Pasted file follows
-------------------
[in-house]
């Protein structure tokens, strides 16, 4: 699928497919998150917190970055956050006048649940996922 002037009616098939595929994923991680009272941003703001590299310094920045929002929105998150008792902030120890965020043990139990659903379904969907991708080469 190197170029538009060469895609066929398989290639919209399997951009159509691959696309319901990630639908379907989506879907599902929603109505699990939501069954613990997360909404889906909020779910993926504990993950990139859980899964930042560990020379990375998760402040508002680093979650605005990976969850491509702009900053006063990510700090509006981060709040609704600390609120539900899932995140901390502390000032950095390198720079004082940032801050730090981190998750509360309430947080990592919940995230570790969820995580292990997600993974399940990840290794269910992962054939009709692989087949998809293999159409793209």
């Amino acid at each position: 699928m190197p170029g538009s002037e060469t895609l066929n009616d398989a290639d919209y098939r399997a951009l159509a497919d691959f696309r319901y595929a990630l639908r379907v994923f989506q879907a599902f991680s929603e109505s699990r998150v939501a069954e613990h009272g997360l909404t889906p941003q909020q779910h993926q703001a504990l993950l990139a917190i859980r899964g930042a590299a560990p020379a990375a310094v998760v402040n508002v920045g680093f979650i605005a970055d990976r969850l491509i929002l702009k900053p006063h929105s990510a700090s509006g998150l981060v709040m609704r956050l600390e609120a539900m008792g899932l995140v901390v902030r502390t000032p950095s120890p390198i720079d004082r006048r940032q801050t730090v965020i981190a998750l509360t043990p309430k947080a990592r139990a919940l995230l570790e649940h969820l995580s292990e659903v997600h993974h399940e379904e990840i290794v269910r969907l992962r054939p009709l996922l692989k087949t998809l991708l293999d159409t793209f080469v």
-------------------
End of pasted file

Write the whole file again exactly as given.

[in-house]
């Protein structure tokens, strides 16, 4: 699928497919998150917190970055956050006048649940996922 002037009616098939595929994923991680009272941003703001590299310094920045929002929105998150008792902030120890965020043990139990659903379904969907991708080469 190197170029538009060469895609066929398989290639919209399997951009159509691959696309319901990630639908379907989506879907599902929603109505699990939501069954613990997360909404889906909020779910993926504990993950990139859980899964930042560990020379990375998760402040508002680093979650605005990976969850491509702009900053006063990510700090509006981060709040609704600390609120539900899932995140901390502390000032950095390198720079004082940032801050730090981190998750509360309430947080990592919940995230570790969820995580292990997600993974399940990840290794269910992962054939009709692989087949998809293999159409793209």
């Amino acid at each position: 699928m190197p170029g538009s002037e060469t895609l066929n009616d398989a290639d919209y098939r399997a951009l159509a497919d691959f696309r319901y595929a990630l639908r379907v994923f989506q879907a599902f991680s929603e109505s699990r998150v939501a069954e613990h009272g997360l909404t889906p941003q909020q779910h993926q703001a504990l993950l990139a917190i859980r899964g930042a590299a560990p020379a990375a310094v998760v402040n508002v920045g680093f979650i605005a970055d990976r969850l491509i929002l702009k900053p006063h929105s990510a700090s509006g998150l981060v709040m609704r956050l600390e609120a539900m008792g899932l995140v901390v902030r502390t000032p950095s120890p390198i720079d004082r006048r940032q801050t730090v965020i981190a998750l509360t043990p309430k947080a990592r139990a919940l995230l570790e649940h969820l995580s292990e659903v997600h993974h399940e379904e990840i290794v269910r969907l992962r054939p009709l996922l692989k087949t998809l991708l293999d159409t793209f080469v």